Periodontal (or Gum) Disease
What is periodontal disease?
What causes periodontal disease?
Bacteria. The bacteria in plaque, an invisible sticky film that forms over your teeth, will harden into tartar if not removed by proper brushing and flossing.
What are the symptoms of periodontal disease?
Gums that bleed or are red, puffy, swollen or sore; gums that have pulled away from your teeth; changes in the way your teeth fit together when you bite; loose teeth; pus appearing between your teeth and gums; constant bad breath or a bad taste in your mouth.
What are the stages of periodontal disease?
1) Gingivitis: Early stage where you may have slightly red or puffy gums in areas or easy bleeding when you brush or floss. You may also notice some bad breath. The bacteria have begun to cause infection.
2) Early Periodontitis: The bacterial infection has spread from the gum to the bone supporting the teeth causing pockets where the gum has begun pulling away from the teeth. The bacteria can destroy some of the bone at this stage.
3) Moderate Periodontitis: The bacterial infection has spread even further down the root of the tooth so that up to one-third of the supporting bone is lost. The pockets have become much deeper.
4) Advanced Periodontitis: Half or more of the bone supporting the tooth has been lost and the pockets are very deep. The tooth appears longer because the gums have receded and the root is exposed. The tooth is at risk for becoming loose, falling out, or even having to be extracted.
How do I know if I have periodontal disease?
It is important to have Dr. Adams or Dr. Cheek examine your teeth and gums regularly, not just for gum disease but for oral cancer screening and your overall health. Your dental hygienist will remove the plaque and tartar at your regular cleaning and probe your gums annually to measure the depth of the spaces between your gums and teeth to make sure the measurements stay in the healthy normal range. The dental team of your dentist, hygienist and you, the patient, will then be able to ensure the team in on top of any situation before it becomes critical!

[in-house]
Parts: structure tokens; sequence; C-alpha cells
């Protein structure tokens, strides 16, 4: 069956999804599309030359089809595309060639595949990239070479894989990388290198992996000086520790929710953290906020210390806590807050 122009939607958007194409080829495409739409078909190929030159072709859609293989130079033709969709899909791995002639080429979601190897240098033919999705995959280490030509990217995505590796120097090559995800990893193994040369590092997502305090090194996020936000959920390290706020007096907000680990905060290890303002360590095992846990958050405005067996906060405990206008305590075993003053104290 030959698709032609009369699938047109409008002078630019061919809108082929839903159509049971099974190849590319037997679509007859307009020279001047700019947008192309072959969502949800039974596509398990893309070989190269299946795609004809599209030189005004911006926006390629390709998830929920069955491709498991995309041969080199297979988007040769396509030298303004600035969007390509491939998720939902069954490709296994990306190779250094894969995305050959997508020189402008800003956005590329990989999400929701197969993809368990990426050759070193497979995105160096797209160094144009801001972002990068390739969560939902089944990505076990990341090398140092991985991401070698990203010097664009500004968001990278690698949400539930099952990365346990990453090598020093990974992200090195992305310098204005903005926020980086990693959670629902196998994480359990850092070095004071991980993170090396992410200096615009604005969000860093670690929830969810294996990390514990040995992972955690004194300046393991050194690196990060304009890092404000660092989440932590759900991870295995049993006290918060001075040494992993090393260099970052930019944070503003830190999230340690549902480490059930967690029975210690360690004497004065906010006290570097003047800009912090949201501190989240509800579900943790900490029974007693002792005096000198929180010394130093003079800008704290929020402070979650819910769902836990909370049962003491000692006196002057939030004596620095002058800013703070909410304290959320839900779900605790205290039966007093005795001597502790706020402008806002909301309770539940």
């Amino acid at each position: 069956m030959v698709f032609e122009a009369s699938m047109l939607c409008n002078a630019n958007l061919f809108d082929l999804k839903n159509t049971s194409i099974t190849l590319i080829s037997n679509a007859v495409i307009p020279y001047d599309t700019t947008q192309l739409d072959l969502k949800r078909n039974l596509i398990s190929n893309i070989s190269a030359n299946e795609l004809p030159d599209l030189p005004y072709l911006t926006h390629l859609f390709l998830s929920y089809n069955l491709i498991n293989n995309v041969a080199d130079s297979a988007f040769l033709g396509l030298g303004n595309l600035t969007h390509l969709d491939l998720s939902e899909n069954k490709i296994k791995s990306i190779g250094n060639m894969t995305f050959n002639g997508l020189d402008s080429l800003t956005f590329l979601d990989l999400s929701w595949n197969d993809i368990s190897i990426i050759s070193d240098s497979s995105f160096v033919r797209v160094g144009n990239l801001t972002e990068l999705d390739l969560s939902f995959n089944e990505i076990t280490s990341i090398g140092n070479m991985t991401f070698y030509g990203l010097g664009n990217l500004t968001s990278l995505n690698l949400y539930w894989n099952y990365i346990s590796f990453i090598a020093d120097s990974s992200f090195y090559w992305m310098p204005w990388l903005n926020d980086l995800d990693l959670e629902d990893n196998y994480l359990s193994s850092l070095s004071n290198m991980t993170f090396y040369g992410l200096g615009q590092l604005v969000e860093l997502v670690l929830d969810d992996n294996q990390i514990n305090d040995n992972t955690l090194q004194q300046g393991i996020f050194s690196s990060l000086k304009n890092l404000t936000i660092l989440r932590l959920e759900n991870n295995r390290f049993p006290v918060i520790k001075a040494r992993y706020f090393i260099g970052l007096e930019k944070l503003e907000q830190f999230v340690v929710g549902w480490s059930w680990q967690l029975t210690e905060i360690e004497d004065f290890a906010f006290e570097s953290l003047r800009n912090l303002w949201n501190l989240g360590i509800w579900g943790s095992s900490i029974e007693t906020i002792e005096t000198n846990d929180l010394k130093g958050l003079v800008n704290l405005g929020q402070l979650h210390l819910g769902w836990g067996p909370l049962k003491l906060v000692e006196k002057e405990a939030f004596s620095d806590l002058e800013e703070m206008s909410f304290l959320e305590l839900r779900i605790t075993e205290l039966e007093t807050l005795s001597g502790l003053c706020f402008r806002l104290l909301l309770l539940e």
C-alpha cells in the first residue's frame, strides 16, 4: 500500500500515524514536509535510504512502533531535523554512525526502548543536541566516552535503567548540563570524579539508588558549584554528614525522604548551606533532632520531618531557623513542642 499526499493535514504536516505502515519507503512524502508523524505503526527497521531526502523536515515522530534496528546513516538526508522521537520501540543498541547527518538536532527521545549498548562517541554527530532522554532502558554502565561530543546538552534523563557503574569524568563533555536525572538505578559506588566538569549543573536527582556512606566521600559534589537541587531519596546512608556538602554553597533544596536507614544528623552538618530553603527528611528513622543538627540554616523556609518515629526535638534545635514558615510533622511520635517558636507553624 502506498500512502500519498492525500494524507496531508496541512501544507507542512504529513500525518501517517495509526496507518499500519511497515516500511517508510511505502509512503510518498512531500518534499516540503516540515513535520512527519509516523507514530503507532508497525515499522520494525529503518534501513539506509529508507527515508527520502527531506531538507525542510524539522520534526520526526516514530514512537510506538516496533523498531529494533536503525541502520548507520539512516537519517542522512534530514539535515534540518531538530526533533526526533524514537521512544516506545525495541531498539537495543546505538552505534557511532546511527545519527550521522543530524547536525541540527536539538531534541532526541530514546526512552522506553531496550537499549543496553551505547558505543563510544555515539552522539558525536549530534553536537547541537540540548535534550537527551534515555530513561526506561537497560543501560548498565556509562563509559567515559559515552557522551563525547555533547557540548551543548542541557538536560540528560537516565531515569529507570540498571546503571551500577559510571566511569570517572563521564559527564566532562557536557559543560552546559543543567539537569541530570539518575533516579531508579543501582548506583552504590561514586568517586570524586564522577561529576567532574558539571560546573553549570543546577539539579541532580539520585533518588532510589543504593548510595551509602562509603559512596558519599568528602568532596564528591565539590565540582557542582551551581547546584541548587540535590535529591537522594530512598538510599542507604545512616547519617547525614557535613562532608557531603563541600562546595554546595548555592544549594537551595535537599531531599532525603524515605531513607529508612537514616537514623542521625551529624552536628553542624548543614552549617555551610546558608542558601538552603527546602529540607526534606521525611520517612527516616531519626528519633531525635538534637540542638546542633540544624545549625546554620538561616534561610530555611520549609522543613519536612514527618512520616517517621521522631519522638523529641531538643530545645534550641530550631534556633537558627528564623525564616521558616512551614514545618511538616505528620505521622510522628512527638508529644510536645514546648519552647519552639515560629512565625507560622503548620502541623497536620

Who is at higher risk for periodontal disease?
People who are diabetic, who smoke or chew tobacco, have a family history of gum disease, have a weakened immune system, are under stress, are taking certain medications like oral contraceptives, steroids, blood pressure drugs, cancer-fighting drugs.
Why do I need to be concerned about periodontal disease?
To maintain good oral health, keep your teeth and gums in the best condition for the long term, save money in the long term by staying on top of your oral health with your dental team, maintain your overall health as there are studies linking heart attacks and strokes to gum disease, have a beautiful smile!
What can I do to help prevent periodontal disease?
Brush regularly and properly, floss, floss, floss, get regular dental exams and cleanings, eat nutritiously to get a variety of vitamins and minerals in a well-balanced diet.
What if Dr. Adams or Dr. Cheek diagnoses me with periodontal disease?
You will be given a treatment plan with options depending on the stage of your disease. We can provide conservative treatments for the early stages of gum disease here in the office. If you are diagnosed with the advanced stage, you may be referred to a periodontal specialist for further evaluation.